Hiking Shoes or Boots
Water - Two quarts per person is recommended in every season. Keep in mind that fluid loss is heightened in winter as well as summer. Don't put yourself in the position of having to end your hike early because you have run out of water.
Map - Know where you are and where you are going. Many of our hiking areas feature interconnecting network of trails. Use a waterproof/tear-resistant Tyvek Trail Conference map if available or enclose your map in a Ziplock plastic bag. If you have a mobile device, download Avenza’s free PDF Maps app and grab some GPS-enhanced Trail Conference maps (a backup Tyvek or paper version of the map is good to have just in case your batteries die or you don't have service). Check out some map-reading basics here.
Food - Snacks/lunch will keep you going as you burn energy walking or climbing. Nuts, seeds, and chocolate are favorites on the trail.
Sunscreen and insect repellent
Rain Gear and Extra Clothing - Rain happens. So does cold. Be prepared for changing weather. Avoid cotton--it traps water against your skin and is slow to dry. If you are wearing wet cotton and must return to your starting point, you risk getting chills that may lead to a dangerous hypothermia. Choose synthetic shirts, sweaters and/or vests and dress in layers for easy on and off.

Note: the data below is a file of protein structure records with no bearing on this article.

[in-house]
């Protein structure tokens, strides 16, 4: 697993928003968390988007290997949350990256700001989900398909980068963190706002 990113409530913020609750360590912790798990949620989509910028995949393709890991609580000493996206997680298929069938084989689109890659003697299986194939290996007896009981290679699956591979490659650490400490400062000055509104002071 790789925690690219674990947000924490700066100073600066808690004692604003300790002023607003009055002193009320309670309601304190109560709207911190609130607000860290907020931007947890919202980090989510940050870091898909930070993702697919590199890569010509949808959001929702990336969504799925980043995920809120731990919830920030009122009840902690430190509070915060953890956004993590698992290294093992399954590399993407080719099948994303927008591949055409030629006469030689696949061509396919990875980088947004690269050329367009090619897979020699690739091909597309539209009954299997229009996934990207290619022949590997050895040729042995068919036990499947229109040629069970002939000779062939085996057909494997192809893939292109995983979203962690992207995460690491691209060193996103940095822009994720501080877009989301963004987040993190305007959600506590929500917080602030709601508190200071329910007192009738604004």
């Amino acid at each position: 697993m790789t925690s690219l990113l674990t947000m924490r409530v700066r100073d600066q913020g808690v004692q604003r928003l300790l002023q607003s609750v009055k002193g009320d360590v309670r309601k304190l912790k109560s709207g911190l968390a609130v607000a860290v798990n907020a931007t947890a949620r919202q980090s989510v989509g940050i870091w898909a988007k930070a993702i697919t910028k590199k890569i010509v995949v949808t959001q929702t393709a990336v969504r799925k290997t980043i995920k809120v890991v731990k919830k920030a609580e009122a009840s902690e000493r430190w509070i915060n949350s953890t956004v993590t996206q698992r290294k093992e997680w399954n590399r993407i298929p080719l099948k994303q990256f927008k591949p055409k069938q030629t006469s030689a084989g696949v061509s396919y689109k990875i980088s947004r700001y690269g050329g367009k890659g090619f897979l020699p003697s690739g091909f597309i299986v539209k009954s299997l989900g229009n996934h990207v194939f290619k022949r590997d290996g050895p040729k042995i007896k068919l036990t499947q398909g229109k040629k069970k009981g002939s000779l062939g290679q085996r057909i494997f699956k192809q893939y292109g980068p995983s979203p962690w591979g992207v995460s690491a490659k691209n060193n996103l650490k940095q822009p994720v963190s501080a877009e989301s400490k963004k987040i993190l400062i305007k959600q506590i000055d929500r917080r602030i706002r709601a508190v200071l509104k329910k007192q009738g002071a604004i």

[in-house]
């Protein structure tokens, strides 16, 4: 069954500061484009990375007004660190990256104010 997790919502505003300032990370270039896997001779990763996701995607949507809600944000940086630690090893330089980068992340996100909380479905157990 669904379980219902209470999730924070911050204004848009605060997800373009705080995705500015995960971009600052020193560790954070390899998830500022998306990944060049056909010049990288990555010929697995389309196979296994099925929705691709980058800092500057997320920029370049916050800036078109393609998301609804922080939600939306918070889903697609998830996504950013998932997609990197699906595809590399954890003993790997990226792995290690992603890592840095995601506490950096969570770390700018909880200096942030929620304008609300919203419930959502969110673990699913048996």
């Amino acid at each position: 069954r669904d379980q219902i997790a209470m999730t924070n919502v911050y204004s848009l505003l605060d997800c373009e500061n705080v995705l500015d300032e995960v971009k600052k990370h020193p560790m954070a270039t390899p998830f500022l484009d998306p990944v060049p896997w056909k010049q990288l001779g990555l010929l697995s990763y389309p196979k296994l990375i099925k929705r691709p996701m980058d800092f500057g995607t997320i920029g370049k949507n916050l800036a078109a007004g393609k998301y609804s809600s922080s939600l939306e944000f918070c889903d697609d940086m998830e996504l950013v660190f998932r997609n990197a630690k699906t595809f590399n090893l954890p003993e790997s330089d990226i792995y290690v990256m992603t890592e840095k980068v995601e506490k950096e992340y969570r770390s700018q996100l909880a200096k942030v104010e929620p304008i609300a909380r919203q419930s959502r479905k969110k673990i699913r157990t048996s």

Compass - A simple compass is all you need to orient you and your map to magnetic north.
Light - A flashlight or small, lightweight headlamp will be welcome gear if you find yourself still on the trail when darkness falls. Check the batteries before you start out and have extras in your pack.
First Aid Kit - Keep it simple, compact, and weatherproof. Know how to use the basic components.
Firestarter and Matches - In an emergency, you may need to keep yourself or someone else warm until help arrives. A firestarter (this could be as simple as leftover birthday candles that are kept inside a waterproof container) and matches (again, make sure to keep them in a waterproof container) could save a life.
Knife or Multi-tool - You may need to cut a piece of moleskin to put over a blister, repair a piece of broken equipment, or solve some other unexpected problem.
Emergency Numbers - Know the emergency numbers for the area you're going to and realize that in many locations--especially mountainous ones, your phone will not get reception.
Common Sense - Pay attention to your environment, your energy, and the condition of your companions. Has the weather turned rainy? Is daylight fading? Did you drink all your water? Did your companion fail to bring rain gear? Are you getting tired? Keep in mind that until you turn around you are (typically) only half-way to completing your hike--you must still get back to where you started from! (Exceptions are loop hikes.)
Check the weather forecast before you head out. Know the rules and regulations of the area.
The Leave No Trace Seven Principles
- Know the regulations and special concerns for the area you'll visit.
- Prepare for extreme weather, hazards, and emergencies.